NEW YORK — Baseball Commissioner Rob Manfred said the Tampa Bay Rays and Oakland Athletics need to reach new ballpark deals soon and left open the strong possibility of considering relocation if agreements are not struck.
“There is urgency with respect to Tampa,” Manfred said Thursday during a news conference following an owners meeting. “There needs to be a resolution in the Tampa Bay region for the Rays.”
Tampa Bay’s lease at Tropicana Field in St. Petersburg, Florida, where the team has played since its inaugural season in 1998, expires after the 2027 season. The Rays said in January that MLB had rejected the team’s plan to split its season between Florida and Montreal.
“Obviously, the end of that lease is a hard deadline, but you need to take into account that stadiums take a little bit of time to build, right?” Manfred said. “So we are getting to the point where wherever it is in the region that has an interest in having 162 baseball games, they need to get to it, get with the club — I know the Rays are anxious to get something done — and see if a deal can be made.”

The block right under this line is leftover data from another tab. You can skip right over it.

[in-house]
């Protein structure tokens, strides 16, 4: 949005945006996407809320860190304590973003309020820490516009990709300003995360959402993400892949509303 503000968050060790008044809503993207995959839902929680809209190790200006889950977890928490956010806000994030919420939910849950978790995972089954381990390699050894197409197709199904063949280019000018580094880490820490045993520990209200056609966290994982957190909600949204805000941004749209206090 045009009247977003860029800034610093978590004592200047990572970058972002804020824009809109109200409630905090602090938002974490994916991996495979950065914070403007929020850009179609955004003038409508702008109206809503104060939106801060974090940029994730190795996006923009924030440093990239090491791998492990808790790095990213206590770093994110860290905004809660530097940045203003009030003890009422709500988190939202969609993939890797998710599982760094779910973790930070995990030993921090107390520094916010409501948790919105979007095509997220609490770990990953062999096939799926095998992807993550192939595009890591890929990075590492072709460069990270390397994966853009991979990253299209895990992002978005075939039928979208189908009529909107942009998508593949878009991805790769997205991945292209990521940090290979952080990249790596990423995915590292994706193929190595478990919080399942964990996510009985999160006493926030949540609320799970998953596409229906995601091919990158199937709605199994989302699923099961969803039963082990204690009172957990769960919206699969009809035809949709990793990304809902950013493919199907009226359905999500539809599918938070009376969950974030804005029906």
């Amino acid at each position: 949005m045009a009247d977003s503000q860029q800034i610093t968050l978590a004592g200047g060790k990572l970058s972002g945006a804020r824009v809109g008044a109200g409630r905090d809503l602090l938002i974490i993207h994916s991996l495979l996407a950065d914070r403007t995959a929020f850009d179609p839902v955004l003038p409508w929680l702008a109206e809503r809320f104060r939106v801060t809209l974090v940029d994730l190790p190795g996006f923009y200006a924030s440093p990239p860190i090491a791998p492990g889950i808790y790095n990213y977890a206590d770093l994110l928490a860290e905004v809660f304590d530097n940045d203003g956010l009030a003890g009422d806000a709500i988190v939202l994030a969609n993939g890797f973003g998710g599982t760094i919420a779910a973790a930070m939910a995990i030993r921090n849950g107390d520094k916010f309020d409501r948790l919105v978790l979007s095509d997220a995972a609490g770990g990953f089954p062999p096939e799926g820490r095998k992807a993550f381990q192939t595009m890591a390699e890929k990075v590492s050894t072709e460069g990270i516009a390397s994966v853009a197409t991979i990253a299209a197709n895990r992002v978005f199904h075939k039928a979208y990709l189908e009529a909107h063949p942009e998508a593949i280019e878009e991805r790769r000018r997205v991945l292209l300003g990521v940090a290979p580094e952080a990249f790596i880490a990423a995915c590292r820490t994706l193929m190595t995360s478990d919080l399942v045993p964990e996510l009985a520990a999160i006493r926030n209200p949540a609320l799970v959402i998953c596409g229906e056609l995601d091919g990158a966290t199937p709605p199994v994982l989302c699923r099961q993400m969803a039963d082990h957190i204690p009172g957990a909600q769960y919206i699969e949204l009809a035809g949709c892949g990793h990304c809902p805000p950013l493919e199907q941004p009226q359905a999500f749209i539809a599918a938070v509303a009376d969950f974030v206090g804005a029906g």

Asked whether he was considering relocation, Manfred responded: “Right now, I’m focused on Tampa,” putting emphasis on “right now” and later adding he was referring to the region, not the specific side of the bay. “I think a great man once said, all good things must end at some point. And but right now we’re focused on Tampa.”
The Athletics have played at the Coliseum since 1968 and their lease expires after the 2024 season. The A’s have proposed a new ballpark at Howard Terminal and are working with Oakland Mayor Libby Schaaf to gain the necessary approvals.
“There is really significant activity in Oakland. The political process has moved along significantly,” Manfred said. “I met with Mayor Schaaf last week. She has done a really good job at moving the process forward in Oakland. But as you all know, California political processes are their own sort of animal. There’s work to do on the Oakland side. I think the A’s prudently have continued to pursue the Las Vegas alternative. We like Las Vegas as a market. Again, it’s in the same category as Tampa. We need a solution in both those markets and the time has come for that solution.”
Oakland has averaged a major league-low of 8,283 fans this season and the Rays are 25th at 13,740, also ahead of Miami, Cleveland and Pittsburgh.